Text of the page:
Panthers nab Bryce Young No. 1 with plans to win Super Bowls
CHARLOTTE, N.C. (AP) — The Carolina Panthers are desperate to win some Super Bowls, and owner David Tepper believes Bryce Young is the best man to help them reach that goal.
The Panthers selected the Heisman Trophy winning quarterback from Alabama with the No. 1 overall pick in the NFL draft on Thursday night, the first time the team has selected a QB with the top overall pick since Cam Newton in 2011.
Newton got the Panthers close in 2015, but couldn't close the deal as Carolina lost to Denver 24-10 in Super Bowl 50.
At a rain-drenched draft night party on the field at Bank of America Stadium, Tepper was asked in front of thousands of fans what the addition of Young means to the organization. He replied succinctly, “What I want to say — Super Bowls.”
Tepper made sure that was plural.
Later, Tepper doubled down, with the multibillionaire hedge fund owner who deals in probabilities and trades on a daily basis saying in a news conference “there is no sure thing here, but it's a probability sort of (thing). And we thought he has the best probability of winning Super Bowls.”
Young knows there will be pressure on him to win, but that doesn't seem to faze him.
“Whenever there’s a pressure situation, I look at that as an opportunity,” Young said when asked about Tepper's comments. “It’s fun to be in those situations. That’s what we all dream of."
Young was 30-4 as a starter during three seasons with the Crimson Tide, throwing for 8,356 yards with 80 touchdowns and only 12 interceptions. He won the Heisman in 2021 after tossing 47 TD passes and helping Alabama go 13-2 and reach the College Football Playoff national championship game.
“The quarterback we are getting has been a winner forever,” coach Frank Reich said. “This guy is a winner. He has been a winner on the field, but he wins off the field as well. He’s our kind of guy. Make no mistake about it, we got the best quarterback in college football right here in this stadium.”
General manager Scott Fitterer said his staff had convictions about Young ever since a draft meeting in February, even before Reich came on board as head coach.
Those feelings were so strong the team traded up eight spots in March to get to No. 1, parting ways with four draft picks and wide receiver D.J. Moore as part of a blockbuster deal with the Chicago Bears. At the time, the Panthers were concerned the Las Vegas Raiders might try to move up to No. 1.
The 5-foot-10, 204-pound Young is considered small by NFL standards, and is just the third quarterback since the merger shorter than 6 feet to be selected in the first round, joining Kyler Murray and Johnny Manziel.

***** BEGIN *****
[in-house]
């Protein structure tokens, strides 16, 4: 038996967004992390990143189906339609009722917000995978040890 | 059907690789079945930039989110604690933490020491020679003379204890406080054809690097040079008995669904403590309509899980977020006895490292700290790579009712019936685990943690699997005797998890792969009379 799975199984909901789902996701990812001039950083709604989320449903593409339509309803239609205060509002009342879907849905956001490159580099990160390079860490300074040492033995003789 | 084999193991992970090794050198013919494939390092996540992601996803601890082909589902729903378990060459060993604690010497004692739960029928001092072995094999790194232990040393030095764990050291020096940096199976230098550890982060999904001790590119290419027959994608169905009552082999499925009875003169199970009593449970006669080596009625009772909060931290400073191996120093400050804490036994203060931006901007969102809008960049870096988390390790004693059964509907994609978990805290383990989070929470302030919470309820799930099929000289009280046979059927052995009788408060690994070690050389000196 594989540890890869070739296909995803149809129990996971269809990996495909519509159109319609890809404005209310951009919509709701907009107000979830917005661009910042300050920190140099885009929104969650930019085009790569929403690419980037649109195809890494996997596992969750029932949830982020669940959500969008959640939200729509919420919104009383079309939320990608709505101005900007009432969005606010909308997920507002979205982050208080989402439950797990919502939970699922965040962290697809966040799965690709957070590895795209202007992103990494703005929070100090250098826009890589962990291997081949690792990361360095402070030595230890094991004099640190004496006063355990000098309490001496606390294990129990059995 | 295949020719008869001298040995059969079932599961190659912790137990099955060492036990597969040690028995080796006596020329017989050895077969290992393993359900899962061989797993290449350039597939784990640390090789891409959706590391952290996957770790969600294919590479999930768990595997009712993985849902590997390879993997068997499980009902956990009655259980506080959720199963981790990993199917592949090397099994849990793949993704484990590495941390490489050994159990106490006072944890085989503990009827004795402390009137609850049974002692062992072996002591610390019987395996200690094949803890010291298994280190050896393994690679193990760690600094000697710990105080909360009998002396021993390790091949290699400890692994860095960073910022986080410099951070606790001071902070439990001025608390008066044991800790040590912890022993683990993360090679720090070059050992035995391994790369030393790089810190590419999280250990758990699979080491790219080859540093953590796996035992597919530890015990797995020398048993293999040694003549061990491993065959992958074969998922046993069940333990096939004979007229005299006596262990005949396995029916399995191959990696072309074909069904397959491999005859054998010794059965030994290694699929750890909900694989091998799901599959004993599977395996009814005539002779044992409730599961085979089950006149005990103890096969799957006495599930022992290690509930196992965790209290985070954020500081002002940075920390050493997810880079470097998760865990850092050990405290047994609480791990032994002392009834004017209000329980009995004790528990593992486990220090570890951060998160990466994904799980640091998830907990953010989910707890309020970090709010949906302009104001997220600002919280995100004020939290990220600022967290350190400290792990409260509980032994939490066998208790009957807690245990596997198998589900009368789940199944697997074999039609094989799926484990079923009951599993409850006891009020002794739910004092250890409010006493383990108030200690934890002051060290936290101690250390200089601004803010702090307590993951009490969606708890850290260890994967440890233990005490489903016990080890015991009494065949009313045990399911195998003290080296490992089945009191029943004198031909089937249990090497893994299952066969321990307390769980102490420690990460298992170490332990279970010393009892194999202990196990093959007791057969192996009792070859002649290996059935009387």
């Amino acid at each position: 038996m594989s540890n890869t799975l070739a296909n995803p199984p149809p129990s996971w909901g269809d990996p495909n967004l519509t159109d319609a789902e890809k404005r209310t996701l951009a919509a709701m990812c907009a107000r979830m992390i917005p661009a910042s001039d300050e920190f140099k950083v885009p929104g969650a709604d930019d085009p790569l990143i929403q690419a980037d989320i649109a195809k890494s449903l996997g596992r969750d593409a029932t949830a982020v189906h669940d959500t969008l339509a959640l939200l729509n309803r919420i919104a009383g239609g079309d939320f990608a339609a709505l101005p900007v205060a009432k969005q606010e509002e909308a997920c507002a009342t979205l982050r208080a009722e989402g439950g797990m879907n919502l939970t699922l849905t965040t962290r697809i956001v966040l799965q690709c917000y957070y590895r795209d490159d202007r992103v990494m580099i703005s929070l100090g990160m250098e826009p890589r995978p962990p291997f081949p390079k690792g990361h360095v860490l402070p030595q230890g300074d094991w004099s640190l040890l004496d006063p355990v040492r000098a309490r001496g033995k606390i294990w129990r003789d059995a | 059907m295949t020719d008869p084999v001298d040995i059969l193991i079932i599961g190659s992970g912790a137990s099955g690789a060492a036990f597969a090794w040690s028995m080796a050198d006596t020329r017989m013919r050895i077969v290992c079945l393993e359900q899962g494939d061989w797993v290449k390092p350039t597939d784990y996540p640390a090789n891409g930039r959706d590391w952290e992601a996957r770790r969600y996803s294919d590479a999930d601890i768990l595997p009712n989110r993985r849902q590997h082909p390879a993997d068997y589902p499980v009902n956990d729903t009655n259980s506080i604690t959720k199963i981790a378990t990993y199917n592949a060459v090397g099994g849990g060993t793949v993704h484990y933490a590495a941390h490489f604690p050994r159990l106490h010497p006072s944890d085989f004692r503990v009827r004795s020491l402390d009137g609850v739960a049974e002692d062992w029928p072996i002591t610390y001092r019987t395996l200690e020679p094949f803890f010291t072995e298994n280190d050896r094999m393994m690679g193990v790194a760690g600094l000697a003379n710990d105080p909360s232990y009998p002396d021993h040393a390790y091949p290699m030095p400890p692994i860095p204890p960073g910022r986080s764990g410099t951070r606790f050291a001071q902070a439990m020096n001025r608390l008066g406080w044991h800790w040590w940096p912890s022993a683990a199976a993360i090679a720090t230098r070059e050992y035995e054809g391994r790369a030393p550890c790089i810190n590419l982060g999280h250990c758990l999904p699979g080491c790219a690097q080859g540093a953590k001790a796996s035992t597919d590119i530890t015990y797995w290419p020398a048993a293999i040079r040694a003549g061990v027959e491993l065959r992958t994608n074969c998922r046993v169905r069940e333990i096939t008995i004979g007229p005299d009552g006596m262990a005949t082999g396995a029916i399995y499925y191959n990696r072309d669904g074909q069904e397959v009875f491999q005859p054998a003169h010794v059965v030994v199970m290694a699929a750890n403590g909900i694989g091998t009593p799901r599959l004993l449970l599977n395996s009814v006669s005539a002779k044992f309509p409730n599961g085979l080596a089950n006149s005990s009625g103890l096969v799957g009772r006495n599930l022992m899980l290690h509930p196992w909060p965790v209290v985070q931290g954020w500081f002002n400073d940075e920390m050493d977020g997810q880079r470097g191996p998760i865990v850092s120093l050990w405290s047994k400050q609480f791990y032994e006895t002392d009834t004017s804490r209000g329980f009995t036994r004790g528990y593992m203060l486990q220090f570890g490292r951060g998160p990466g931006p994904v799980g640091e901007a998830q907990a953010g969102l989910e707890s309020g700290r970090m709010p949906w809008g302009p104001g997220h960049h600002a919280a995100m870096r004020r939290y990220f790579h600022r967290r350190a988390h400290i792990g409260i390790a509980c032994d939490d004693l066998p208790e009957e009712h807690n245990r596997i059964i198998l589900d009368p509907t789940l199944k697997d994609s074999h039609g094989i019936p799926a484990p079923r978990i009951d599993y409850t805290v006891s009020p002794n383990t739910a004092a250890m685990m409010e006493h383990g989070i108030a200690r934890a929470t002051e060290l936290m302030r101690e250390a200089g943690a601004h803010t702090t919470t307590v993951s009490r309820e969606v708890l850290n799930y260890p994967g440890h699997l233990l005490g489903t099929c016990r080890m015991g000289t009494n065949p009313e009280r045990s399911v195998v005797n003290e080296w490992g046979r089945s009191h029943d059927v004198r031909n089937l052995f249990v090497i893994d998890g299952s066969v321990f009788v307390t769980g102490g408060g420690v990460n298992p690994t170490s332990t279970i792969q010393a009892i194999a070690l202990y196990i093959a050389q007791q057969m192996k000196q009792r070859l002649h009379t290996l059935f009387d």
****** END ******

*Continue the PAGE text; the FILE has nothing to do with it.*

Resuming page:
But the Panthers have repeatedly said they don’t have any reservations about his stature, noting he only had two passes batted down at the line of scrimmage last season.
“Those that doubt me, they are entitled to their opinion,” Young said. “I think that is the beauty of sports, we all come together and have argument on who you think is good or not. I choose to focus on what I can control. Put my energy into that and whatever external factors it may be positive or negative, that is stuff I can’t control. I choose to focus on being better day in and day out.”
The Panthers hope Young brings stability to a position that has been in flux since 2017, the last time the franchise reached the postseason.
Carolina has tried several options under center, including trading for Sam Darnold and Baker Mayfield, signing free agent Teddy Bridgewater and drafting Matt Corral in the third round last year.
They even brought back Newton for a second stint and considered Deshaun Watson before he wound up with the Cleveland Browns.
But nothing has worked.
The Panthers are just 29-53 over the past five seasons and have yet to make the postseason since Tepper purchased the team for a then-NFL record $2.3 billion in 2018, leaving the league's second-wealthiest owner craving a playoff contender.
Young has shown he can win games and comes to Carolina with a reputation for being a high-IQ quarterback who excels at making fast decisions. Young has mostly succeeded as a pocket passer, but can also make plays on the run.
Reich said it's unclear whether Young will start right away, adding “he has to earn it.”
The Panthers signed veteran Andy Dalton as a stop-gap until Young is ready.
But at least for one night, the Panthers were reveling in the idea they may have finally found their franchise quarterback.
“He's a guy that checks all of the boxes,” Fitterer said.
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Steve Reed, The Associated Press